A friend shared a post that spoke about autoimmune diseases and how frustrating it is to have one of these "invisible" diseases. People often make assumptions that people who suffer from them are "fine" because they "look" fine or they make annoying suggestions about how people can be healthier. I've heard this many times and it has made me more aware that I should never presume to know what is going on with another person's health.
But the word that really jumped out at me was the word "rare". I feel like we are being programmed with this word. Yes, we are being duped.
Sure - perhaps each specific autoimmune disorder is "rare" - but as a group, are they? Let's take a look:
Autoimmune diseases are the 3rd most common category of disease in the US, after cancer and heat disease. They affect approximately 5-8% of the population, or 14-22 million persons. Hmmm. I don't know about you, but that doesn't exactly fit my definition of "rare"!
Why are we being conditioned to think of them as "rare", when they are clearly NOT rare?
What else are we told is extremely rare?
Vaccine injuries! We are in the middle of the COVID vaccine rollout, and many people are very excited to receive it. Others don't want anything to do with it and some fall in the middle - cautiously watching and waiting before deciding whether they want the vaccine.
My newsfeed is full of news every day of various reactions to the new vaccine, ranging from sore arms, fevers and a couple days of being out of commission, to miscarriages, severe neurological injuries and death. Are these reactions really "rare"?
I wish it was as easy as pointing someone to a place where there were black and white statistics laid out for us - this percentage of people get sick/die from the disease and this percentage from the vaccine. Unfortunately it is not that simple. You have to be a detective and dig. You have to understand a lot of different aspects of the world and how it works.
I will continue to point people to VAERS and the Harvard study funded by the Department of Health and Human services that showed that 1%, or even less, of vaccine reactions are captured by our reporting system. This means that any reactions reported represent a tiny fraction of the actual reactions occurring. So far 500 deaths have been reported to VAERS, so we know that the number is likely much larger than this.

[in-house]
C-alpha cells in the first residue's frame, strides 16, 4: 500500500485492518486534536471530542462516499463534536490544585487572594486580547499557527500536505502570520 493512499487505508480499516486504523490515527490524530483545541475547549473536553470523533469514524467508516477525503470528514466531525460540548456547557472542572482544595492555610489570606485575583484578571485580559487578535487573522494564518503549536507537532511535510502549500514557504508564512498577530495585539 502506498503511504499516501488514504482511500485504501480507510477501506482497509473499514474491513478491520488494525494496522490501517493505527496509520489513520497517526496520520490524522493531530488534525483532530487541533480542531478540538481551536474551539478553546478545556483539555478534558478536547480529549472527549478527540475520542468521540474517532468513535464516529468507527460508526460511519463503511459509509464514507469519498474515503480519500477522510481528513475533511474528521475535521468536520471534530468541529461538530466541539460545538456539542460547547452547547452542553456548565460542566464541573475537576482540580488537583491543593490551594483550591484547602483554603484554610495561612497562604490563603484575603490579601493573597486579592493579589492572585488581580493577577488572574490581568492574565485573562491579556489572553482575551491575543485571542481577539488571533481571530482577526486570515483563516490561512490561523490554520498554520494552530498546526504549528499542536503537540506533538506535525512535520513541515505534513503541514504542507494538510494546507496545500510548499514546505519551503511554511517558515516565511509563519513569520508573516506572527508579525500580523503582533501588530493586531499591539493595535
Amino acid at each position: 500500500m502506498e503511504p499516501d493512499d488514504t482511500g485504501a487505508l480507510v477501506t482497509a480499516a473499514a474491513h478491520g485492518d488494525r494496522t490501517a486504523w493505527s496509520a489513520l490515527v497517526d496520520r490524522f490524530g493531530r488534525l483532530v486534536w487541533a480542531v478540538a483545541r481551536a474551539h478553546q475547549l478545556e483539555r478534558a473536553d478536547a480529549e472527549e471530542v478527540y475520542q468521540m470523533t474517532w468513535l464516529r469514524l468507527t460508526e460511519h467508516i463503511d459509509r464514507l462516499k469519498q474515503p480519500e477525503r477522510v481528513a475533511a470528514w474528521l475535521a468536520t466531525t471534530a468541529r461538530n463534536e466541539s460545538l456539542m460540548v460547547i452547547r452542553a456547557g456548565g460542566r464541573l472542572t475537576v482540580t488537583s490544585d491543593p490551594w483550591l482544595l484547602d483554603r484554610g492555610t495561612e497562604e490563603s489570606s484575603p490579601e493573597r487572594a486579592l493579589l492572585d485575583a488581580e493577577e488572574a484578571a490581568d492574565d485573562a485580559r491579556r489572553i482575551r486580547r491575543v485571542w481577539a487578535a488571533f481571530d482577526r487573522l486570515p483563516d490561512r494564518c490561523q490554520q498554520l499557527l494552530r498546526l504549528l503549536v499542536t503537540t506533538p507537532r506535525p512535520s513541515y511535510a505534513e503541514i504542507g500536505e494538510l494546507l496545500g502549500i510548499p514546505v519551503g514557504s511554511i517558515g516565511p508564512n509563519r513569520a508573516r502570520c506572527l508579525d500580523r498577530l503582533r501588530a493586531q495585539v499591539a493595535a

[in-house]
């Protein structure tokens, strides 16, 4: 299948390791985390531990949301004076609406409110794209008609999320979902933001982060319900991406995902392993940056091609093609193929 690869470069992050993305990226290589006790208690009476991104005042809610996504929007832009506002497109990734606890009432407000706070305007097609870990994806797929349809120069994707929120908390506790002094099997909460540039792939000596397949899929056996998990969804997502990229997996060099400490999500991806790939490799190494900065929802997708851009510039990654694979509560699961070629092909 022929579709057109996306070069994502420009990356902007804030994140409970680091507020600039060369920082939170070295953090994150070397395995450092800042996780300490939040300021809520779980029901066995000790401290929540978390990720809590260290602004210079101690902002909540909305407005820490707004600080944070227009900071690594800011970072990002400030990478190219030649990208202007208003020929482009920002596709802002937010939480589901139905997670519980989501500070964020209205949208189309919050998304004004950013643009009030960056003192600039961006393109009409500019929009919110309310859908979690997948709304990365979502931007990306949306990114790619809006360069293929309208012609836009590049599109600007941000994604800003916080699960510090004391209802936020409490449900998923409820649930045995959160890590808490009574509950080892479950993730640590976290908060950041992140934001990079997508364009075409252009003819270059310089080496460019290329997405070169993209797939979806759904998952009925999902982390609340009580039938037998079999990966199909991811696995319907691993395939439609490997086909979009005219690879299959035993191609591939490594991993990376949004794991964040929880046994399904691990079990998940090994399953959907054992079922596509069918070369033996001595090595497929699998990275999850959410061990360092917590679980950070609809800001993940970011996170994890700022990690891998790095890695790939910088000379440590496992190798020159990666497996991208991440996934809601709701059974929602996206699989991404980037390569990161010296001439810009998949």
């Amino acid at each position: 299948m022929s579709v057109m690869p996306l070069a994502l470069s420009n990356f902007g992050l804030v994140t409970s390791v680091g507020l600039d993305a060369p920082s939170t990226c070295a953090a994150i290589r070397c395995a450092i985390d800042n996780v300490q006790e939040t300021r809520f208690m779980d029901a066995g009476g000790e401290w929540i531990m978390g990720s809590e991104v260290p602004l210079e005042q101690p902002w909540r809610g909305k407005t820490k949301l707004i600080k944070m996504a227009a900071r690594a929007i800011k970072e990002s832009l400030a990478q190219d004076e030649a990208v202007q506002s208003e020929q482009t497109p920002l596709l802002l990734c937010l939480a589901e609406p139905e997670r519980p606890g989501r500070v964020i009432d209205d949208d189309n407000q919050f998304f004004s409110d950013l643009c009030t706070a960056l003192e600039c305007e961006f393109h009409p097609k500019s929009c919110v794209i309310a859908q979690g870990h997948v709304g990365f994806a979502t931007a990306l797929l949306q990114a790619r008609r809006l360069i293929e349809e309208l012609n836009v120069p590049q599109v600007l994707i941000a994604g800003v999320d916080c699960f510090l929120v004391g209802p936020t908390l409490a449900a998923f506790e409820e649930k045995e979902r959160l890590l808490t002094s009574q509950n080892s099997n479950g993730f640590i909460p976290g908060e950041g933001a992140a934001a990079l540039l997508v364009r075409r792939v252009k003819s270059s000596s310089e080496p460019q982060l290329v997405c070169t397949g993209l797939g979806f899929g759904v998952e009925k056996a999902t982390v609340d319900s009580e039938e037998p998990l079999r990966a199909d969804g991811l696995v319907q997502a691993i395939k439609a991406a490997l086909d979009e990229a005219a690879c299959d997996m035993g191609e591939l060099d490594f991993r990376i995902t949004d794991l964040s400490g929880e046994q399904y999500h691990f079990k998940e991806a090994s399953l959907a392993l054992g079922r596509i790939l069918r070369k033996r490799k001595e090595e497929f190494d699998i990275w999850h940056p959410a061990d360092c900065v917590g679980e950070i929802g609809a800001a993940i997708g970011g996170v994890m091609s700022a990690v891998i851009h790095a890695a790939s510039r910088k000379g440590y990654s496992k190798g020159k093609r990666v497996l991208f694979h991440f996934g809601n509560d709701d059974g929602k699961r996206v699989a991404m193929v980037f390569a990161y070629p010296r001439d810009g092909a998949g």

Children are increasingly suffering from chronic illnesses and these include autoimmune diseases. Robert F Kennedy Jr. has noted the explosion in chronic illnesses since the late 1980s. You can watch a video about that here.
I think many people intuitively sense that our overall health as a population is not at the level that we want it to be and what it should or could be. Why aren't we able to change these trends? What is stopping us from becoming healthier?
I invite you to reevaluate this definition of "rare". Perhaps we've been programmed to believe something that just isn't true.
My friend on Facebook said it perfectly:
People "apply circular reasoning. They start with the premise that vaccine injury is rare. Then, when something happens after vaccination, they immediately rule out the vaccine as the cause since vaccine injury is rare. Since that injury goes unreported, the low number of reported injuries reinforces the idea that vaccine injuries are rare."
People don't speak up about these things because there are a lot of rewards for doing so. In fact, one thing that is increasingly rare these days is the ability to have a calm, compassionate and rational discussion about difficult topics. I hope that this becomes more and more common, that all illness does in fact become more rare, and we all move towards a healthier lives.
ps did you know that there is a whole text book that covers the topic of vaccines and autoimmunity?? Wild, right??
Wife, mom, information and peace seeker.